To help further support the affected communities please donate to the BVI Community Support Appeal and help us build a better, cleaner, stronger and more sustainable Caribbean region.
Utilities that need to build new power generation facilities or replace old ones are going to have a hard time justifying anything but renewable energy in 2017 and beyond. Investment bank Lazard recently released its 11th analysis of the cost of new electricity generation, titled Lazard’s Levelized Cost Of Energy Analysis–Version 11.0, and showed that wind and solar energy are now cheaper than diesel, nuclear, coal, and in most cases natural gas.
Utilities and regulators are going to be hard-pressed to justify anything but renewable energy generation in the future. From Maine to Hawaii, the U.S.’s energy future is renewable.
The table below shows Lazard’s analysis of the cost, on a per kWh basis, to build new power plants with different fuel sources and technologies. You can see that the lowest cost option is wind at 3 cents per kWh, followed by gas combined cycle that’s as cheap as 4.2 cents per kWh, and solar, which costs between 4.3 cents and 5.3 cents per kWh.
|Energy source||Low-End Estimate||High-End Estimate|
|Crystalline Utility-Scale Solar PV||4.6 cents per kWh||5.3 cents per kWh|
|Thin-Film Utility-Scale Solar PV||4.3 cents per kWh||4.8 cents per kWh|
|Wind||3 cents per kWh||6 cents per kWh|
|Coal||6 cents per kWh||14.3 cents per kWh|
|Natural Gas Combined Cycle||4.2 cents per kWh||7.8 cents per kWh|
|Nuclear||12.2 cents per kWh||18.3 cents per kWh|
|Diesel||19.7 cents per kWh||28.1 cents per kWh|
What you’ll also notice is that the range of costs is much wider for fossil fuels like natural gas. That’s because construction costs can be different depending on the state, fuel prices, and how often the plant is being used. Renewable energy, on the other hand, gets to cut to the front of the line on the grid, meaning nearly 100% of its electricity production is used, allowing for predictable electricity pricing.
What’s clear is that diesel, nuclear, and coal are all higher cost than both wind and solar energy on a per kWh basis. No matter how you slice it, renewable energy is winning versus fossil fuels on economics.
I’ll also point out that there’s no fuel cost risk for renewable energy. The wind and sun are zero-cost fuel sources, unlike extracted fuels, which could conceivably spike from current levels.
It wasn’t long ago that Lazard’s analysis wasn’t so favorable to renewable energy. In 2010, version 4.0 of Lazard’s levelized cost of energy study had wind costs at 6.5-11.0 cents per kWh and solar at 13.4-19.4 cents per kWh. Natural gas, coal, and nuclear all beat solar on a cost basis, and in some cases beat wind.
|Energy source||Low-End Estimate||High-End Estimate|
|Crystalline Utility-Scale Solar PV||13.4 cents per kWh||15.4 cents per kWh|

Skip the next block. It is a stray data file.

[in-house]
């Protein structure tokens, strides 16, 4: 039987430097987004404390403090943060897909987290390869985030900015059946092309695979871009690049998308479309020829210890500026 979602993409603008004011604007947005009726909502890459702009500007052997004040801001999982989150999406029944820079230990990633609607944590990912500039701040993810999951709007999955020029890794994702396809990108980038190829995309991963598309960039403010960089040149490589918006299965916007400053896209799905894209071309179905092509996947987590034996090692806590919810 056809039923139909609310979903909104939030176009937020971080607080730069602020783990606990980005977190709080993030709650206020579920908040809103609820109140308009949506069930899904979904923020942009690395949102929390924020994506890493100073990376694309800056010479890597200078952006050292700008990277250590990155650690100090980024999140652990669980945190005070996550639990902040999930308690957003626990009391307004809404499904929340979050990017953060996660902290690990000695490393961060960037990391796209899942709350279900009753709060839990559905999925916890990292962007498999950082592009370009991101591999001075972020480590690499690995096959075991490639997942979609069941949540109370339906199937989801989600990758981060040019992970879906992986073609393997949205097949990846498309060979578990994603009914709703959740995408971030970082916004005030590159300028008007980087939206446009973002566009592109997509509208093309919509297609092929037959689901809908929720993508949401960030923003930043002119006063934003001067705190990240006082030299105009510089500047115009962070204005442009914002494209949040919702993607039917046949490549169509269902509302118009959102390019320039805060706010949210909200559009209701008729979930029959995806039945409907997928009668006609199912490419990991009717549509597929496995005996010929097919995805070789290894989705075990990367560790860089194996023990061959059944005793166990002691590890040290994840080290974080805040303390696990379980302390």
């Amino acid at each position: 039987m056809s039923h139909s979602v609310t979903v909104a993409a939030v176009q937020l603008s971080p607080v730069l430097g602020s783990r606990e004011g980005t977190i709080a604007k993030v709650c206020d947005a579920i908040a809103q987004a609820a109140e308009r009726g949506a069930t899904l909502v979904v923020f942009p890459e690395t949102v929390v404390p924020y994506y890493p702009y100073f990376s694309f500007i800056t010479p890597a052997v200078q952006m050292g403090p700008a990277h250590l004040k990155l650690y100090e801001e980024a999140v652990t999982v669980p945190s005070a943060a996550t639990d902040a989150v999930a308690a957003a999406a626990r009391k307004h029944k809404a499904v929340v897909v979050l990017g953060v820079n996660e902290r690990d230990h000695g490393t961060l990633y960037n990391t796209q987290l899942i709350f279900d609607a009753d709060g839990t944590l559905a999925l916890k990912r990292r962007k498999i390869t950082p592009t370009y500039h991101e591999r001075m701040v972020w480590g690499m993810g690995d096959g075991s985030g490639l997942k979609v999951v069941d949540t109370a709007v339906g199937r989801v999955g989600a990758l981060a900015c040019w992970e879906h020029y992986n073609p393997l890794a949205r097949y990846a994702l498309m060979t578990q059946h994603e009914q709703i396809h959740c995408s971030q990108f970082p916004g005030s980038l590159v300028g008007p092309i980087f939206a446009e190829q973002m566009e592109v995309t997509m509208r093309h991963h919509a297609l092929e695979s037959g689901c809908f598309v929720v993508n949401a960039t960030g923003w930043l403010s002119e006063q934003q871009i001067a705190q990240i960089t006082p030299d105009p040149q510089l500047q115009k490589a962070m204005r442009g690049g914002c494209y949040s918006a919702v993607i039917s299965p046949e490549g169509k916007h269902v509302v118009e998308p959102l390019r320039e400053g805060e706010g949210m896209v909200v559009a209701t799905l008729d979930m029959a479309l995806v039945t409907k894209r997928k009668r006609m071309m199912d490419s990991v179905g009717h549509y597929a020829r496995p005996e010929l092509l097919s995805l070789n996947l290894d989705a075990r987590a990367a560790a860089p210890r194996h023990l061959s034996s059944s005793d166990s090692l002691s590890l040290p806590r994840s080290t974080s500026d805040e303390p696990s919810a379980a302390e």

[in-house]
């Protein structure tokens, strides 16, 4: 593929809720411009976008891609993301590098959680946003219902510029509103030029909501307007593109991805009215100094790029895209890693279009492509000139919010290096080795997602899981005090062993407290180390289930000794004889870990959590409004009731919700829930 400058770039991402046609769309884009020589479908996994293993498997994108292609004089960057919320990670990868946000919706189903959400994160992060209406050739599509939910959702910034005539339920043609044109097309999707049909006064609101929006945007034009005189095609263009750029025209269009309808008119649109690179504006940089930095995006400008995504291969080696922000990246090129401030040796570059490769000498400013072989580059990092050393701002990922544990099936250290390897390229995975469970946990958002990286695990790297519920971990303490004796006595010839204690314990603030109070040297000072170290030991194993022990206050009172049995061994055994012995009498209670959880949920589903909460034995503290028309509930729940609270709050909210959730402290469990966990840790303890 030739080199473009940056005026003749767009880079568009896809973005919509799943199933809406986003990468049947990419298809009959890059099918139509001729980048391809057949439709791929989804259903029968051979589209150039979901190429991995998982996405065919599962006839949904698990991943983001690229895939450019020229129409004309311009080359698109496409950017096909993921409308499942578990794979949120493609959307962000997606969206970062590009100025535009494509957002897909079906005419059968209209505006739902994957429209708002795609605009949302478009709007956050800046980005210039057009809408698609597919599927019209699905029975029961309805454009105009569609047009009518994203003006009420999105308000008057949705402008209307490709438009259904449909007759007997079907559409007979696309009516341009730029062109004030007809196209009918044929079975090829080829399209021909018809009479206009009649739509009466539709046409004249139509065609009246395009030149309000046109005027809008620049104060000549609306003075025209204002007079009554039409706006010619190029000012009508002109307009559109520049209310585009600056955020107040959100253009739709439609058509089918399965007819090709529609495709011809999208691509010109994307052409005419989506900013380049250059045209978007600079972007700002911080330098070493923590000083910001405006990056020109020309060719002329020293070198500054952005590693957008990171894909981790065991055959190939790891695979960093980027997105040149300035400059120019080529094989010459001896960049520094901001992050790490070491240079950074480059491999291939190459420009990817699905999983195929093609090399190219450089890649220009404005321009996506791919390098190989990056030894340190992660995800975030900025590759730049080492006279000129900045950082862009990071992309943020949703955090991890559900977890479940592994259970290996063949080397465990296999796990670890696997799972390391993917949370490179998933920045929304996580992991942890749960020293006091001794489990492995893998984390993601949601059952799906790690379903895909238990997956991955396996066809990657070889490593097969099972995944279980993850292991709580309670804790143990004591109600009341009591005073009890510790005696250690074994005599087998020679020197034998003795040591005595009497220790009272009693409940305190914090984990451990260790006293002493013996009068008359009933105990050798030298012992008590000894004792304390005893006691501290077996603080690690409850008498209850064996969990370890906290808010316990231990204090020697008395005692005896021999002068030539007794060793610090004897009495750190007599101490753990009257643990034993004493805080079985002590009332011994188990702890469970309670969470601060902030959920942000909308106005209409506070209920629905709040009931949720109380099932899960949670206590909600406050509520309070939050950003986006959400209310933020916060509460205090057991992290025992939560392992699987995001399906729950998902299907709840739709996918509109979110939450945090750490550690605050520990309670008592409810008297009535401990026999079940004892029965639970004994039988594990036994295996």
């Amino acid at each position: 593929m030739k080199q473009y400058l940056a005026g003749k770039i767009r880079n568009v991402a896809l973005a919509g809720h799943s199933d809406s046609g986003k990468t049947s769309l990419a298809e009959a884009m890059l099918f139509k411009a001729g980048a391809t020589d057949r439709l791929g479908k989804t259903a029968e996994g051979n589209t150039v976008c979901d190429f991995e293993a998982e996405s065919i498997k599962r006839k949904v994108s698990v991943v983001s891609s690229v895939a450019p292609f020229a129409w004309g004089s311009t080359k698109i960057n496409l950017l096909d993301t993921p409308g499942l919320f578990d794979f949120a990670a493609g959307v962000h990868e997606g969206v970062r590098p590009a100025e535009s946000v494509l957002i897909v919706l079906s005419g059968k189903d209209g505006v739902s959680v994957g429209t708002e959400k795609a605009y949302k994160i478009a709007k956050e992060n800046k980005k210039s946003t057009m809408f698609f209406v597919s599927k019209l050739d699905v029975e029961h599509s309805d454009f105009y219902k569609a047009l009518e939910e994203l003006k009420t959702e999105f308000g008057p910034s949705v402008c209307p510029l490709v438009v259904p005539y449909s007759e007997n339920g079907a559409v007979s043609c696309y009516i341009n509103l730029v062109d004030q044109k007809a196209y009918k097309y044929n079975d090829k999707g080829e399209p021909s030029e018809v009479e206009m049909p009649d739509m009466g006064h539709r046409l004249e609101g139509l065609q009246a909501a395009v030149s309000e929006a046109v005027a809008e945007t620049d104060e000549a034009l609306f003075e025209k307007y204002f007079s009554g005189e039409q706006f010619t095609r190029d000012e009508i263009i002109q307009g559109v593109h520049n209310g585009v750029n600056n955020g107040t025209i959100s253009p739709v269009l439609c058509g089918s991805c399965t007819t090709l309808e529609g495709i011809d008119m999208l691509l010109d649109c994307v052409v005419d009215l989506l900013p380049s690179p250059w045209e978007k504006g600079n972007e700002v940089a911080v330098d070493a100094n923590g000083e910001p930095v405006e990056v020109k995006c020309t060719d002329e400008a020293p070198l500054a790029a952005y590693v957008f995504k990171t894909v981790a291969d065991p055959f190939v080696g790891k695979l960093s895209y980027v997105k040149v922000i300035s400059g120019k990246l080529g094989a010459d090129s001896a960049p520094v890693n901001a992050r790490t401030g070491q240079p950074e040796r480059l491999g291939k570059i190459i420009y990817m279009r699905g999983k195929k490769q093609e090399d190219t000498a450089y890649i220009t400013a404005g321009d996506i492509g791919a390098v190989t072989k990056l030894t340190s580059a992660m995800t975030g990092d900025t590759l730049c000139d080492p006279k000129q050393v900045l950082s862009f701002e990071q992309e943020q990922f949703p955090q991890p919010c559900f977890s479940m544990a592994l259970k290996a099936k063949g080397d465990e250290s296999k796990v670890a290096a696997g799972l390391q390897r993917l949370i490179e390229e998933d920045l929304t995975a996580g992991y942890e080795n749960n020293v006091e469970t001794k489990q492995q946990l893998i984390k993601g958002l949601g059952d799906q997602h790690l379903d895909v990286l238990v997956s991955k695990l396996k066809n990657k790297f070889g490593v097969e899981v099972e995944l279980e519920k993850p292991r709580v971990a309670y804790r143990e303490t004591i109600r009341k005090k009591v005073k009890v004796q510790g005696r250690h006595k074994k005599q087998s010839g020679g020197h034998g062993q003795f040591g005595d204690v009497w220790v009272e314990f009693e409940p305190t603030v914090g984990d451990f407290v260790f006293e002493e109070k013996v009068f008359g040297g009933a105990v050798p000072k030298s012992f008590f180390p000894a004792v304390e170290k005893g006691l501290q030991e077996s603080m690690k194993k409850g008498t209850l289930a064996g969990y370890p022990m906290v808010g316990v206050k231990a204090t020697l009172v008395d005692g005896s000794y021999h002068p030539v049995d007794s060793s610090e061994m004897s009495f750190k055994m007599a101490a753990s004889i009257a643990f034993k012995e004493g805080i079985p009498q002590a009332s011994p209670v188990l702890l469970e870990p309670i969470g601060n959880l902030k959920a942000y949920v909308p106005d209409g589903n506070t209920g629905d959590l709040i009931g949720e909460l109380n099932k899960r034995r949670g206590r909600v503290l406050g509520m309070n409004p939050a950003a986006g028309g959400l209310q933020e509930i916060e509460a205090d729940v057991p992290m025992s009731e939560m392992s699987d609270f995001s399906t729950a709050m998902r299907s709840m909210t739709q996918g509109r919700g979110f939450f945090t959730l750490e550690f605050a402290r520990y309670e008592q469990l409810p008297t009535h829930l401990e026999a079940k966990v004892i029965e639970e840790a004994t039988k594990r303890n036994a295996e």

|Thin-Film Utility-Scale Solar PV||13.4 cents per kWh||18.8 cents per kWh|
|Wind||6.5 cents per kWh||11.0 cents per kWh|
|Coal||6.9 cents per kWh||15.2 cents per kWh|
|Natural Gas Combined Cycle||6.7 cents per kWh||9.6 cents per kWh|
|Nuclear||7.7 cents per kWh||11.4 cents per kWh|
Clearly, the tides have shifted in the energy industry. Fossil fuels is at best flat and in some cases getting more expensive, while renewable energy costs are coming down every year. There’s no indication these trends will reverse course, and investors need to consider whether they’re using renewable energy’s growth as a tailwind for their portfolio or fighting the clear trends in energy. If these charts are any indication, fossil fuels’ days may be numbered.
The Public Service Company of New Mexico is asking for project proposals, including renewables and battery storage, designed to help reach its coal-free goal by 2031.
A joint study by Finland’s Lappeenranta University of Technology and Energy Watch Group presented on the sidelines of the COP23 talks in Bonn demonstrates that a global transition to 100% renewable electricity could be achieved by 2050, and would be more cost effective than the current electricity system.
The study, ‘Global Energy System Based on 100% Renewable Energy – Power Sector’ was presented during the Global Renewable Energy Solutions Showcase event, a sideline to the United Nations Climate Change Conference COP23 currently underway in Bonn.
The study’s key overall finding is that a global shift to 100% renewable electricity is feasible with current technology, and would be more cost effective than the current system led by fossil fuels and nuclear generation.
The study found that in a projected scenario for energy demand in 2050, 100% could be met by current renewable technologies, at a global average LCOE of €52/MWh, compared with 2015’s average LCOE of €70.
In EWG’s 2050 scenario, solar PV covers 69% of electricity demand, wind 18%, hydro 8% and bioenergy 2%. The study predicts that wind will briefly overtake solar in the 2020s, before further price drops put solar back in the lead.
Storage is outlined as the key supporting technology for solar, with around 31% of total demand covered by storage technologies. 95% of this is projected to come from short term storage provided by batteries, with power to gas conversion providing seasonal storage.